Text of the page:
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Neurobiol Aging. 2009 Nov;30(11):1777-91. doi: 10.1016/j.neurobiolaging.2007.12.022. Epub 2008 Feb 6.

Elimination of GD3 synthase improves memory and reduces amyloid-beta plaque load in transgenic mice.

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1
Department of Pharmacology, Vanderbilt University, Nashville, TN, United States.

Abstract

Gangliosides have been shown to be necessary for beta-amyloid (Abeta) binding and aggregation. GD3 synthase (GD3S) is responsible for biosynthesis of the b- and c-series gangliosides, including two of the four major brain gangliosides. We examined Abeta-ganglioside interactions in neural tissue from mice lacking the gene coding for GD3S (St8sia1), and in a double-transgenic (APP/PSEN1) mouse model of Alzheimer's disease cross-bred with GD3S-/- mice. In primary neurons and astrocytes lacking GD3S, Abeta-induced cell death and Abeta aggregation were inhibited. Like GD3S-/- and APP/PSEN1 double-transgenic mice, APP/PSEN1/GD3S-/- "triple-mutant" mice are indistinguishable from wild-type mice on casual examination. APP/PSEN1 double-transgenics exhibit robust impairments on a number of reference-memory tasks. In contrast, APP/PSEN1/GD3S-/- triple-mutant mice performed as well as wild-type control and GD3S-/- mice. Consistent with the behavioral improvements, both aggregated and unaggregated Abeta and associated neuropathology were almost completely eliminated in triple-mutant mice. These results suggest that GD3 synthase may be a novel therapeutic target to combat the cognitive deficits, amyloid plaque formation, and neurodegeneration that afflict Alzheimer's patients.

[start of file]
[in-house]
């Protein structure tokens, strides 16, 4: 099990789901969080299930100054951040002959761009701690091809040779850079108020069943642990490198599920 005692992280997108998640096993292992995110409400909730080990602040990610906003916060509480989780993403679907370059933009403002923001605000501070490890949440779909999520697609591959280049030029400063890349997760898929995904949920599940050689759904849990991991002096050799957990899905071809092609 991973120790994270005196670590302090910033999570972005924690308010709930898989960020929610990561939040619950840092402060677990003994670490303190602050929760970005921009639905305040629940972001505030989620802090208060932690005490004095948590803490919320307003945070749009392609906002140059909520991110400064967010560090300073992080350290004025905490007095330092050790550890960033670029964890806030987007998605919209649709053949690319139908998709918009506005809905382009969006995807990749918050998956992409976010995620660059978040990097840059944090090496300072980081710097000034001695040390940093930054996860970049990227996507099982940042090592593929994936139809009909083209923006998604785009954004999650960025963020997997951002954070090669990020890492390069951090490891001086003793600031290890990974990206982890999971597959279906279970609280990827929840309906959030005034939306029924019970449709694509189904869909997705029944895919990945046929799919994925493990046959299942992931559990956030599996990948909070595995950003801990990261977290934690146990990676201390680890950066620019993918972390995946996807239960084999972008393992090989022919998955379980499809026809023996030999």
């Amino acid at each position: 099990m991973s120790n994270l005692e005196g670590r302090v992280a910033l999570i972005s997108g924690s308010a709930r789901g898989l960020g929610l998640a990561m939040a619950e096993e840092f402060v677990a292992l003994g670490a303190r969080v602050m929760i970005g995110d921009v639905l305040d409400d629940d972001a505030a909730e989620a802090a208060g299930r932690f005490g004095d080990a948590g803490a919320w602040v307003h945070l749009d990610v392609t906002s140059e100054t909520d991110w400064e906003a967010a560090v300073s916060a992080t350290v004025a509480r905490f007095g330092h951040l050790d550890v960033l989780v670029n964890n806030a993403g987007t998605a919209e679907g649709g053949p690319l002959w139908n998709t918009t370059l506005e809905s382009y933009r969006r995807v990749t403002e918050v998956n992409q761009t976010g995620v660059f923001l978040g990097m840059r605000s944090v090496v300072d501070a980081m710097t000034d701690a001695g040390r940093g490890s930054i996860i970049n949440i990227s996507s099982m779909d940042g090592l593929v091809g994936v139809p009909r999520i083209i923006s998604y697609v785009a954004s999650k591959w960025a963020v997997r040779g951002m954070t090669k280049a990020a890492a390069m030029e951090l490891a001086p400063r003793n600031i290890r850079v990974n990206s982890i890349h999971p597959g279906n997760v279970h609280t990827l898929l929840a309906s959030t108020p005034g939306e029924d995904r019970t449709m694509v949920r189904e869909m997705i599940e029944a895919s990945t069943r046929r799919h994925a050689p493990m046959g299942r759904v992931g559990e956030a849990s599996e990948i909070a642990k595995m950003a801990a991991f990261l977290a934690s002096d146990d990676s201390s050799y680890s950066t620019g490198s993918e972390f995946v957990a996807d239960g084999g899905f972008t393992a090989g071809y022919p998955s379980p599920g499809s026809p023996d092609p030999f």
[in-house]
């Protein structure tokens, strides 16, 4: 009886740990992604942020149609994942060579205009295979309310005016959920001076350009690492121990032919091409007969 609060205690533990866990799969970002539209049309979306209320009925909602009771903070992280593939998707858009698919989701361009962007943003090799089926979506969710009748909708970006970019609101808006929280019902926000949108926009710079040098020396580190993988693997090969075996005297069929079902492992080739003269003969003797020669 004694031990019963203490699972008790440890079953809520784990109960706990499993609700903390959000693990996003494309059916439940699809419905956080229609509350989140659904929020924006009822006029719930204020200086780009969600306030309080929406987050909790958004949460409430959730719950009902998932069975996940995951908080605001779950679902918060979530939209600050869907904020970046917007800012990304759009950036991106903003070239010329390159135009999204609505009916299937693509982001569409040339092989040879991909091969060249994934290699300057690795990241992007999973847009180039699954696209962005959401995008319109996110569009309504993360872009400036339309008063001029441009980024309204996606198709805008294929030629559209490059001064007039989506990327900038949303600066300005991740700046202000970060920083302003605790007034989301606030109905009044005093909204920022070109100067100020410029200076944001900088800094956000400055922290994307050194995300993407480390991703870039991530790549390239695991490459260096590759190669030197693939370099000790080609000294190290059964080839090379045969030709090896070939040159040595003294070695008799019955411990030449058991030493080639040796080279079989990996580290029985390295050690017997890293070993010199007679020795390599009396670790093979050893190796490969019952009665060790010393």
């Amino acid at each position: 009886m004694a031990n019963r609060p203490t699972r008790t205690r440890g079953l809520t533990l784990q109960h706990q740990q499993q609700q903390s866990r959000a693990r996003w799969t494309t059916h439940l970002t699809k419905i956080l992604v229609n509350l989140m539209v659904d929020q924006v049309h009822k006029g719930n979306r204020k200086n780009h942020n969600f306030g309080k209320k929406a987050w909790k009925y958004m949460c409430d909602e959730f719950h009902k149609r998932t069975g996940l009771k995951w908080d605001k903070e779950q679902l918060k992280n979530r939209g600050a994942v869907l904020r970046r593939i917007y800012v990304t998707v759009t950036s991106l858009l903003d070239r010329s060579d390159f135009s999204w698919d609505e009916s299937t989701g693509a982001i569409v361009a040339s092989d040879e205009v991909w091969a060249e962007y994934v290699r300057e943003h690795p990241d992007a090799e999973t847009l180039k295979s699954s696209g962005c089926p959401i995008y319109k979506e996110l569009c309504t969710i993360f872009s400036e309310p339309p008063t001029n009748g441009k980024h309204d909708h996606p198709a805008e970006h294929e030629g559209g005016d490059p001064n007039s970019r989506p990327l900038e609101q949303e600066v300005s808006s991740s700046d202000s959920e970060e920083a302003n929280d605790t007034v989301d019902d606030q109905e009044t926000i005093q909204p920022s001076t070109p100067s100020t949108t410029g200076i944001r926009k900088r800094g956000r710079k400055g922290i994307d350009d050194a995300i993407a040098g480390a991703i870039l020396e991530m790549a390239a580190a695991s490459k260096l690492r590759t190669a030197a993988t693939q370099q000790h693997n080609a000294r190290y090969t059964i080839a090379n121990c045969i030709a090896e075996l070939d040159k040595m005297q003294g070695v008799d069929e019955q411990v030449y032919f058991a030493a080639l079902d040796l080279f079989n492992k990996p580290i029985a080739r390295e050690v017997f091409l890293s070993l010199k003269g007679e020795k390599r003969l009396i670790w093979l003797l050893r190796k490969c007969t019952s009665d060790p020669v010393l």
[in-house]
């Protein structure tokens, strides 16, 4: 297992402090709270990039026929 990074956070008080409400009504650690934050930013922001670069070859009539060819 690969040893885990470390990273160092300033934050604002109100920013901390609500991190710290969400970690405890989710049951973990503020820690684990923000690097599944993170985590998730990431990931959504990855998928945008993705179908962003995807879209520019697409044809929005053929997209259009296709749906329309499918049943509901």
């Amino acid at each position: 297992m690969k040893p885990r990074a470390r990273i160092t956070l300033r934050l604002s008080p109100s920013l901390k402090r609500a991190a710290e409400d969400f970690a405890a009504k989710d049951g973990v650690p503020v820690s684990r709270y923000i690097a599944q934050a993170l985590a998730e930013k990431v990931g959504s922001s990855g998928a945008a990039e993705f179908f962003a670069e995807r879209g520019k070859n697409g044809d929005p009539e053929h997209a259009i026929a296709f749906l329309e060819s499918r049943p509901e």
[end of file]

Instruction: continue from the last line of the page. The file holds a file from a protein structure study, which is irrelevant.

[Indexed for MEDLINE]

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